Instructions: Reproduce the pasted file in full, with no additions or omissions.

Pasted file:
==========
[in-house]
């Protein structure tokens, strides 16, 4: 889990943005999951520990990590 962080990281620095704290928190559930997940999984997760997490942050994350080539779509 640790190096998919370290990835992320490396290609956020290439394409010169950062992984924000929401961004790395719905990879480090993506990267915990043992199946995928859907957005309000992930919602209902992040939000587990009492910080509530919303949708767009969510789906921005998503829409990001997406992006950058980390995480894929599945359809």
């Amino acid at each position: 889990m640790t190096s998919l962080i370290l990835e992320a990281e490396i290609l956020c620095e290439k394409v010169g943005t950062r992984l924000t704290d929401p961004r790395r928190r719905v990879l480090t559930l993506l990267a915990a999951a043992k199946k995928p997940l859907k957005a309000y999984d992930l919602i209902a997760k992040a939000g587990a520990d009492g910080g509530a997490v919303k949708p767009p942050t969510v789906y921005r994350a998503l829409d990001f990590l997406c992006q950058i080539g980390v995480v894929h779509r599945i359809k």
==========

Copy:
[in-house]
């Protein structure tokens, strides 16, 4: 889990943005999951520990990590 962080990281620095704290928190559930997940999984997760997490942050994350080539779509 640790190096998919370290990835992320490396290609956020290439394409010169950062992984924000929401961004790395719905990879480090993506990267915990043992199946995928859907957005309000992930919602209902992040939000587990009492910080509530919303949708767009969510789906921005998503829409990001997406992006950058980390995480894929599945359809």
């Amino acid at each position: 889990m640790t190096s998919l962080i370290l990835e992320a990281e490396i290609l956020c620095e290439k394409v010169g943005t950062r992984l924000t704290d929401p961004r790395r928190r719905v990879l480090t559930l993506l990267a915990a999951a043992k199946k995928p997940l859907k957005a309000y999984d992930l919602i209902a997760k992040a939000g587990a520990d009492g910080g509530a997490v919303k949708p767009p942050t969510v789906y921005r994350a998503l829409d990001f990590l997406c992006q950058i080539g980390v995480v894929h779509r599945i359809k």